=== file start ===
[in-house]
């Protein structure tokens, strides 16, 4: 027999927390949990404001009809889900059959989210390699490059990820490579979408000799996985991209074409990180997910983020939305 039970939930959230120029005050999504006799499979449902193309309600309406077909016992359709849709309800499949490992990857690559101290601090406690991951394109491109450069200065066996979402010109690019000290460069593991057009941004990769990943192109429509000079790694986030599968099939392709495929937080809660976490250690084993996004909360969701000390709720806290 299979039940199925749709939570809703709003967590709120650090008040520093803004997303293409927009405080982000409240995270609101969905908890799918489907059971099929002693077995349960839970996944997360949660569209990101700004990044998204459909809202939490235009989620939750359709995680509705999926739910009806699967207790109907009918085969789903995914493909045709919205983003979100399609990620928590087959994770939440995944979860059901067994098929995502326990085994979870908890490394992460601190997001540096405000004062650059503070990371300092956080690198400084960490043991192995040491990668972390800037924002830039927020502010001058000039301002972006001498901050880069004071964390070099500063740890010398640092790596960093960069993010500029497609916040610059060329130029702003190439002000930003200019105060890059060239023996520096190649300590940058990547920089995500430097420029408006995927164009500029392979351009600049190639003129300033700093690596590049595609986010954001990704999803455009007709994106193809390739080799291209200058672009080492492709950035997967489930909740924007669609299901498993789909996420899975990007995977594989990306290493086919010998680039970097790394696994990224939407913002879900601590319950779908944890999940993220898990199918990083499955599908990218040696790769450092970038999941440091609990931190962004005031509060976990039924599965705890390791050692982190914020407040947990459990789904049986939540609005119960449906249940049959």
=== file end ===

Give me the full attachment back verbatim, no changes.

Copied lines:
[in-house]
């Protein structure tokens, strides 16, 4: 027999927390949990404001009809889900059959989210390699490059990820490579979408000799996985991209074409990180997910983020939305 039970939930959230120029005050999504006799499979449902193309309600309406077909016992359709849709309800499949490992990857690559101290601090406690991951394109491109450069200065066996979402010109690019000290460069593991057009941004990769990943192109429509000079790694986030599968099939392709495929937080809660976490250690084993996004909360969701000390709720806290 299979039940199925749709939570809703709003967590709120650090008040520093803004997303293409927009405080982000409240995270609101969905908890799918489907059971099929002693077995349960839970996944997360949660569209990101700004990044998204459909809202939490235009989620939750359709995680509705999926739910009806699967207790109907009918085969789903995914493909045709919205983003979100399609990620928590087959994770939440995944979860059901067994098929995502326990085994979870908890490394992460601190997001540096405000004062650059503070990371300092956080690198400084960490043991192995040491990668972390800037924002830039927020502010001058000039301002972006001498901050880069004071964390070099500063740890010398640092790596960093960069993010500029497609916040610059060329130029702003190439002000930003200019105060890059060239023996520096190649300590940058990547920089995500430097420029408006995927164009500029392979351009600049190639003129300033700093690596590049595609986010954001990704999803455009007709994106193809390739080799291209200058672009080492492709950035997967489930909740924007669609299901498993789909996420899975990007995977594989990306290493086919010998680039970097790394696994990224939407913002879900601590319950779908944890999940993220898990199918990083499955599908990218040696790769450092970038999941440091609990931190962004005031509060976990039924599965705890390791050692982190914020407040947990459990789904049986939540609005119960449906249940049959």